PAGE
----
Video The driver of the autonomous Uber was distracted before fatal crash

The Tempe, Arizona police department have released a video showing the moments before the fatal crash that involved Uber’s self-driving car. The video includes the view of the street from the Uber and a view of minder behind the wheel of the autonomous Uber.

Warning: This video is disturbing.

Tempe Police Vehicular Crimes Unit is actively investigating
the details of this incident that occurred on March 18th. We will provide updated information regarding the investigation once it is available.

— Tempe Police (@TempePolice) March 21, 2018

The video shows the victim crossing a dark street when an Uber self-driving Volvo XC90 strikes her at 40 mph. It also shows the person who is supposed to be babysitting the autonomous vehicle looking down moments before the crash. It’s unclear what is distracting the minder. It’s also unclear why Uber’s systems did not detect and react to the victim who was clearly moving across its range of sensors at walking speeds.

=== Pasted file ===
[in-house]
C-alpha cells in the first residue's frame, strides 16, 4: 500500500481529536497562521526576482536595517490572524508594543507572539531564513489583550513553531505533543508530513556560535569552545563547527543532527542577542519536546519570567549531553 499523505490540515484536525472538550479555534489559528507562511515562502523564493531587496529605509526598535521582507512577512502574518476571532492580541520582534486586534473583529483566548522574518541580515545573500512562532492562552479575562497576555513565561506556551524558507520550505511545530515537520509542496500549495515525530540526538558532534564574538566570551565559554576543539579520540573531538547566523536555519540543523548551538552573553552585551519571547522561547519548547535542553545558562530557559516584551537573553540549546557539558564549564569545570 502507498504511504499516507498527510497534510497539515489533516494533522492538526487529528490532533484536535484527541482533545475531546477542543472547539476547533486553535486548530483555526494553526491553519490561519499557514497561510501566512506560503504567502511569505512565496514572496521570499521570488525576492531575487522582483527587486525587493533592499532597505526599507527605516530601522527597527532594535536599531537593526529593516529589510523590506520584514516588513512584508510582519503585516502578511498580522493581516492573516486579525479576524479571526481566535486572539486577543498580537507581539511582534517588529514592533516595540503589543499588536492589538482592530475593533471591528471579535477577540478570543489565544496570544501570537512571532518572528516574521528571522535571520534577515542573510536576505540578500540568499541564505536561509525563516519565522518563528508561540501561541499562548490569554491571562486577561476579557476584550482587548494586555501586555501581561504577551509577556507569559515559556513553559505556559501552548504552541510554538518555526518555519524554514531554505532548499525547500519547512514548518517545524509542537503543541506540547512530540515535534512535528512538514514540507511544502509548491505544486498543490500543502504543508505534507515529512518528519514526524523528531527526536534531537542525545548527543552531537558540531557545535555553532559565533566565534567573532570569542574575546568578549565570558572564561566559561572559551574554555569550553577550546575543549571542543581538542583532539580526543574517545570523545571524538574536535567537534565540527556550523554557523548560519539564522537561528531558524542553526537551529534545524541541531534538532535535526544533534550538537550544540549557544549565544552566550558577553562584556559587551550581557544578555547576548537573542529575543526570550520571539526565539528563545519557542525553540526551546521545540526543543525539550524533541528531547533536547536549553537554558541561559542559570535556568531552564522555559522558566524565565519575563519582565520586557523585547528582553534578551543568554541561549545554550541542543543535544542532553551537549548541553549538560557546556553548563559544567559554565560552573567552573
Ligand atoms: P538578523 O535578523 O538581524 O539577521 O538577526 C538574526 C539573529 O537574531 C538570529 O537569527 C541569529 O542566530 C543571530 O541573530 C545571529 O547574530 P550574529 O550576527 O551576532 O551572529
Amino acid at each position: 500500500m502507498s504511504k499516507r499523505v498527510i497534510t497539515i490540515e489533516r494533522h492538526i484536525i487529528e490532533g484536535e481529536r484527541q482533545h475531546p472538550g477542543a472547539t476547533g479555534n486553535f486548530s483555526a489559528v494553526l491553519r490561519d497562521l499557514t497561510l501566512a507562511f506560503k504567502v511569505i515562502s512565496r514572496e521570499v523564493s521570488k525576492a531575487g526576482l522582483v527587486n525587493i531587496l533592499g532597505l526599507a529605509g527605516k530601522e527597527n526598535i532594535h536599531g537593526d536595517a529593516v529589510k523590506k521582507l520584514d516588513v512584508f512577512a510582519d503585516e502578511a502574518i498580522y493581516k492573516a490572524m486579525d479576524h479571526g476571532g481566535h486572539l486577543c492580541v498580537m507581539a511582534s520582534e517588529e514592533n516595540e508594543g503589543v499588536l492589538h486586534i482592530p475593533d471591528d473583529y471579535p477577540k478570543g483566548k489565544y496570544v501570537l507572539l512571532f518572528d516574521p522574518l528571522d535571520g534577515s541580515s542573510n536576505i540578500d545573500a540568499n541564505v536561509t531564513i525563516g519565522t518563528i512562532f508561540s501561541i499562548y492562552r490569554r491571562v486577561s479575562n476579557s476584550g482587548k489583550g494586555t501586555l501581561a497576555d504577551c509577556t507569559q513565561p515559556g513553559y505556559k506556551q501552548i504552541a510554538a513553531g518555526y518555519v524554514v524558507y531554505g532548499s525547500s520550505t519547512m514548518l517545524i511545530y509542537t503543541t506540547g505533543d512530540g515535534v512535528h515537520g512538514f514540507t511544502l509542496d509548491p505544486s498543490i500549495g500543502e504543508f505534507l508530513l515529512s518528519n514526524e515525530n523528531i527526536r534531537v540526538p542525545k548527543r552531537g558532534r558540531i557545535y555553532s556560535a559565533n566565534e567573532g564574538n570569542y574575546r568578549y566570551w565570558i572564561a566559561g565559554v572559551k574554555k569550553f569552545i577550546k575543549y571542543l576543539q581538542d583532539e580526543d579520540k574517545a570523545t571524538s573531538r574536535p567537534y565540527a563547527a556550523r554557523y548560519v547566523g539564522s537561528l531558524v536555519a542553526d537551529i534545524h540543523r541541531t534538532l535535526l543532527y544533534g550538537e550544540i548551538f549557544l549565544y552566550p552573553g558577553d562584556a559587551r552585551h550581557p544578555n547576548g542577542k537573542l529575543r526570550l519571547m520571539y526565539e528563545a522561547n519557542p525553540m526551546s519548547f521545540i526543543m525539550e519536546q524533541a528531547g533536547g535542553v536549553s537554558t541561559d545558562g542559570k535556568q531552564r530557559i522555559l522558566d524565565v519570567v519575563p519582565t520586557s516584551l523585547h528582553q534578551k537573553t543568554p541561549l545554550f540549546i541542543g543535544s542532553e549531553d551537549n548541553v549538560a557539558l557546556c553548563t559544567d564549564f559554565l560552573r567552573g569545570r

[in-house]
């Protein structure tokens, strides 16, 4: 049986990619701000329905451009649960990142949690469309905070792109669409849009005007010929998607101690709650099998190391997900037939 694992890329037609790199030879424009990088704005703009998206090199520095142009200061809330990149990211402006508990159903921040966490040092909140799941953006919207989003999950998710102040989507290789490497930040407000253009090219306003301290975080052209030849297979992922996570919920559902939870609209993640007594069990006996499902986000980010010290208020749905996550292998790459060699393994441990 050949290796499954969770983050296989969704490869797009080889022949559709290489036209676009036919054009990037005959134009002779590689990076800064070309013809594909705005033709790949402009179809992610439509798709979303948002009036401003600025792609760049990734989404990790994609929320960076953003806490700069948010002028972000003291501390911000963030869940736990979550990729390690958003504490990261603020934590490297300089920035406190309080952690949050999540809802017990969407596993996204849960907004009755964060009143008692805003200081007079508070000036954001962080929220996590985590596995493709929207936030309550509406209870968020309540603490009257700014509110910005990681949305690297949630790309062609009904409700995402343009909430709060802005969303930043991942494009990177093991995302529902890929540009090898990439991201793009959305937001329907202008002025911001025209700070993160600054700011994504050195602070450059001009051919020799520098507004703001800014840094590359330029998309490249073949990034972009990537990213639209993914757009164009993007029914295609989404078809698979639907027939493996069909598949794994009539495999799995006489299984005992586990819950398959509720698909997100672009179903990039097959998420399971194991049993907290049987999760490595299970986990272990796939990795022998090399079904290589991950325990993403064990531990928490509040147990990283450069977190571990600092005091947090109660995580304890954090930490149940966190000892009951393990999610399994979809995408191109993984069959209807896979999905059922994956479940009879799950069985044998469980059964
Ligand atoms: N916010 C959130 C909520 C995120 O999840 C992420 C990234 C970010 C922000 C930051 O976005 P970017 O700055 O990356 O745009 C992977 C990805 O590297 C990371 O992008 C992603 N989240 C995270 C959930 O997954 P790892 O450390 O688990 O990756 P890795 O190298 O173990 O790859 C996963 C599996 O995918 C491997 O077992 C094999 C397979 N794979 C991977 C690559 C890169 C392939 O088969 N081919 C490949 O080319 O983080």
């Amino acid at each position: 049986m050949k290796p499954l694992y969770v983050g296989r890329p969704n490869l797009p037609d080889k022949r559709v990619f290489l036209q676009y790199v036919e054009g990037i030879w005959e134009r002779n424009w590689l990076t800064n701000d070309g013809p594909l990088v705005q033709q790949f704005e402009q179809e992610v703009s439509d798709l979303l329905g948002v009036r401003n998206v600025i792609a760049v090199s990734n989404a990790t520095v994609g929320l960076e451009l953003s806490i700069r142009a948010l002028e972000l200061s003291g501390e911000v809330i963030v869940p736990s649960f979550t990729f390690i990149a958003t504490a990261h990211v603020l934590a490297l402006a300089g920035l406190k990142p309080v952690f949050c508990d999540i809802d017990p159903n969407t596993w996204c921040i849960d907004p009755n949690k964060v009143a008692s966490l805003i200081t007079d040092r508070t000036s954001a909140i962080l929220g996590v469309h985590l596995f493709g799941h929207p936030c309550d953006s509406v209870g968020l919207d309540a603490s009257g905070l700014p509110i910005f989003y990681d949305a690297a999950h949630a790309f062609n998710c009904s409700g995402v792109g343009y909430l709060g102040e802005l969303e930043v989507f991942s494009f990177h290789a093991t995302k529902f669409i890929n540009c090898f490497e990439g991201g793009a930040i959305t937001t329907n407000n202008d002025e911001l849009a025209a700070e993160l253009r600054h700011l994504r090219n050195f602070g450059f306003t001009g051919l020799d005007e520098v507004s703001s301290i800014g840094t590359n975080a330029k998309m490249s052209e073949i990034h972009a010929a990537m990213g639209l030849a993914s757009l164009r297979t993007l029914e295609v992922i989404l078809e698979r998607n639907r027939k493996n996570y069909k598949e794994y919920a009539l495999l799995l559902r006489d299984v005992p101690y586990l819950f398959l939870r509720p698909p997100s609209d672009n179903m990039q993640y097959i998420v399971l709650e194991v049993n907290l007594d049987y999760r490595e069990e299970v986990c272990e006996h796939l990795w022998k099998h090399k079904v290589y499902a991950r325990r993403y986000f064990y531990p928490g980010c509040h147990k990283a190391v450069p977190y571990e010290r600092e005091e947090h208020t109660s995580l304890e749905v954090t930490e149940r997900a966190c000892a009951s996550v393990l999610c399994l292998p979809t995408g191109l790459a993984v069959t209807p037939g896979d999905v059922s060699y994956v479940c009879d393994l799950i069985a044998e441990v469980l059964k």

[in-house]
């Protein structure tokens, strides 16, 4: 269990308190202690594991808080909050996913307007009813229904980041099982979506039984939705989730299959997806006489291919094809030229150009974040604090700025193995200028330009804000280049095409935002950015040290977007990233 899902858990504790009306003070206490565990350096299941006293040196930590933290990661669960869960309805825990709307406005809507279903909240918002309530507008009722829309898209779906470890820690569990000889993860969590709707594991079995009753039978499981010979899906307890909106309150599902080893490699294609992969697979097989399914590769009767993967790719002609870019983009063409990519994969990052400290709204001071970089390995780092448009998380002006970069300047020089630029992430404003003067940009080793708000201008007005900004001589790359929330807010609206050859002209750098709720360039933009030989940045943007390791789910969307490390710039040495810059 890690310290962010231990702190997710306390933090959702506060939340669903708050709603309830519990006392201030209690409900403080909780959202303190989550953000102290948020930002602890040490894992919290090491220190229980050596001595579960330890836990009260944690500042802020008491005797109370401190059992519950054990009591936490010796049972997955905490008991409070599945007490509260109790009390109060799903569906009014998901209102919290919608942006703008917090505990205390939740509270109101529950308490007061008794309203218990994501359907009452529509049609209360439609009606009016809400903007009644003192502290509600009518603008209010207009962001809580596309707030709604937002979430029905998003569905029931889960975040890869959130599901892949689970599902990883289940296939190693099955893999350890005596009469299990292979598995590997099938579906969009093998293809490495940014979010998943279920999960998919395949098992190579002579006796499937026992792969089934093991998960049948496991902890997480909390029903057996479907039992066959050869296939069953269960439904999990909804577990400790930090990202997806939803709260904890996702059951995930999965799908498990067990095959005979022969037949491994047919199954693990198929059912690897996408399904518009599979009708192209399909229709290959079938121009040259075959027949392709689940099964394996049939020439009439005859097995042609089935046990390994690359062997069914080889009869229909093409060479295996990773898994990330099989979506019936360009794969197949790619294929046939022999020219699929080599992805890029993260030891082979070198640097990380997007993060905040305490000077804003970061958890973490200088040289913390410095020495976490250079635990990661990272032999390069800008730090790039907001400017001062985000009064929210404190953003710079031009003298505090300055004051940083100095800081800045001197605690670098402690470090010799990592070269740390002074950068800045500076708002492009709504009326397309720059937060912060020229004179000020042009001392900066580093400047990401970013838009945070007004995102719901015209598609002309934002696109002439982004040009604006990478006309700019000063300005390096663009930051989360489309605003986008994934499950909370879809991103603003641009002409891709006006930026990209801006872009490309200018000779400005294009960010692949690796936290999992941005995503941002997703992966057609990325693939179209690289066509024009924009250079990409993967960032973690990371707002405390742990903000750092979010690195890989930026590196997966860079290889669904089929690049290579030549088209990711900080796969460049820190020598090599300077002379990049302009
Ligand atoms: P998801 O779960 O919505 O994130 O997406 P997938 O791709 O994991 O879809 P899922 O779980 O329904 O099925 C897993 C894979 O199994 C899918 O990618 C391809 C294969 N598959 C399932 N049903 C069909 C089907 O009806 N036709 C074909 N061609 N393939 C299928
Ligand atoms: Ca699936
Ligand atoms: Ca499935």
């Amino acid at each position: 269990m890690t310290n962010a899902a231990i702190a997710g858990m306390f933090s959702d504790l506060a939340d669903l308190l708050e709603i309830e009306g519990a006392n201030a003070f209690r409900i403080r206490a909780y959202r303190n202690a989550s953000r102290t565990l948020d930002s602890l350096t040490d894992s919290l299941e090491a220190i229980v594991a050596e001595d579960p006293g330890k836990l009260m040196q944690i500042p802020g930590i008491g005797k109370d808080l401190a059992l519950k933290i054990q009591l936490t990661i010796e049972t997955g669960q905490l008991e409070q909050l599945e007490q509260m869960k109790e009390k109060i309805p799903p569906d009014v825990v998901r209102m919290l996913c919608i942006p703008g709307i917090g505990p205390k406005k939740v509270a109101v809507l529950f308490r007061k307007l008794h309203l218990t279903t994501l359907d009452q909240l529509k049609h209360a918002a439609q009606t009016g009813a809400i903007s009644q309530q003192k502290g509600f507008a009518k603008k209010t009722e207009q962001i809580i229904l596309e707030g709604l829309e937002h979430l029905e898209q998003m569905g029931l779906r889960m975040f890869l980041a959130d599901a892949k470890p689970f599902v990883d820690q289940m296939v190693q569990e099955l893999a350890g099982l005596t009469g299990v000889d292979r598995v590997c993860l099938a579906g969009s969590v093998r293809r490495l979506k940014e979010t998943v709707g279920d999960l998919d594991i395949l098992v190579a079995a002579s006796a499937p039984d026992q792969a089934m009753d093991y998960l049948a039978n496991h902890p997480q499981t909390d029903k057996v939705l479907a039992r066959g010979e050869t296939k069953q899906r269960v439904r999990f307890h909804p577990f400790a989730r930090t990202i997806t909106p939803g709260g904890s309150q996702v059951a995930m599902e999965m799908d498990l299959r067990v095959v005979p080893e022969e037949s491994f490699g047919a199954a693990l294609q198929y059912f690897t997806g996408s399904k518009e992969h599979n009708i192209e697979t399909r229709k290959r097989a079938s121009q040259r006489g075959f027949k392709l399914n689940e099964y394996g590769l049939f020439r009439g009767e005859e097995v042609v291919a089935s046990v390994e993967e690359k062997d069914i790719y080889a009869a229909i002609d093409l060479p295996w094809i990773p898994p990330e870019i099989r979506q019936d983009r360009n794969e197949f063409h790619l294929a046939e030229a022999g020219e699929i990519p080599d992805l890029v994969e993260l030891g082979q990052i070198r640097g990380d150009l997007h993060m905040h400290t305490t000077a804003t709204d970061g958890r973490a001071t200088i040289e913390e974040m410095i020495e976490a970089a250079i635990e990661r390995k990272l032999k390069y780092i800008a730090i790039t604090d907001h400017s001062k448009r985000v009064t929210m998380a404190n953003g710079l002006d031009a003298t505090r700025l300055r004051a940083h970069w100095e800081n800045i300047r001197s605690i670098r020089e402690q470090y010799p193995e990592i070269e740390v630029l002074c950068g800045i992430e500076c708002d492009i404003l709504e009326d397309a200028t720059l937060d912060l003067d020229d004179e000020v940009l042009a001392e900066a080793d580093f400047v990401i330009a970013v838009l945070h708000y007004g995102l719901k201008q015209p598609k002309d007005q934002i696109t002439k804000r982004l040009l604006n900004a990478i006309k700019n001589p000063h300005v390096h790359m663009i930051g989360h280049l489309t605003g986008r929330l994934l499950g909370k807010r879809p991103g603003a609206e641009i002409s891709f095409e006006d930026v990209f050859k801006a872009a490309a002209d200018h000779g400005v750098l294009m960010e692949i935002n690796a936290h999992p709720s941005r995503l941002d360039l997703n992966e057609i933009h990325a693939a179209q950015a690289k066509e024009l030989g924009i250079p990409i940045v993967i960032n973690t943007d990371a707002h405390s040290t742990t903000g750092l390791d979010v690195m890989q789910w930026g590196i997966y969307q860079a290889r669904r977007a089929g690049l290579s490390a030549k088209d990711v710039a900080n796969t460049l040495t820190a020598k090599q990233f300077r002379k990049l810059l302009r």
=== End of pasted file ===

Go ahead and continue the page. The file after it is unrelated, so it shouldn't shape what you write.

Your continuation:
Uber provided the following statement regarding the incident to TechCrunch:

Our hearts go out to the victim’s family. We are fully cooperating with local authorities in their investigation of this incident.

Since the crash on March 19, Uber has pulled all its vehicles from the roads operating in Pittsburgh, Tempe, San Francisco and Toronto. This is the first time an autonomous vehicle operating in self-driving mode has resulted in a human death. In a statement to TechCrunch, the NHTSA said it has sent over its “Special Crash Investigation” team to Tempe. This is “consistent with NHTSA’s vigilant oversight and authority over the safety of all motor vehicles and equipment, including automated technologies,” a spokesperson for the agency told TechCrunch.